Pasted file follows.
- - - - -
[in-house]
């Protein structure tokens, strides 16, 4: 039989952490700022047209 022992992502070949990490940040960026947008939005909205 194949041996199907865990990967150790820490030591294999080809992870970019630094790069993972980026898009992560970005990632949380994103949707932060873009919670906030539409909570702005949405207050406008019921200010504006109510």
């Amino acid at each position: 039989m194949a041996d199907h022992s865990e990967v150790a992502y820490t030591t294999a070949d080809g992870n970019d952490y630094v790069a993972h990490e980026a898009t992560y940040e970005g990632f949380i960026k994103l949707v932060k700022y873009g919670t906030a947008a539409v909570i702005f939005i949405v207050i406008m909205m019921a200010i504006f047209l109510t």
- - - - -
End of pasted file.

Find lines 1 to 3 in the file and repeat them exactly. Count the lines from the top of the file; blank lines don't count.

[in-house]
């Protein structure tokens, strides 16, 4: 039989952490700022047209 022992992502070949990490940040960026947008939005909205 194949041996199907865990990967150790820490030591294999080809992870970019630094790069993972980026898009992560970005990632949380994103949707932060873009919670906030539409909570702005949405207050406008019921200010504006109510």
């Amino acid at each position: 039989m194949a041996d199907h022992s865990e990967v150790a992502y820490t030591t294999a070949d080809g992870n970019d952490y630094v790069a993972h990490e980026a898009t992560y940040e970005g990632f949380i960026k994103l949707v932060k700022y873009g919670t906030a947008a539409v909570i702005f939005i949405v207050i406008m909205m019921a200010i504006f047209l109510t």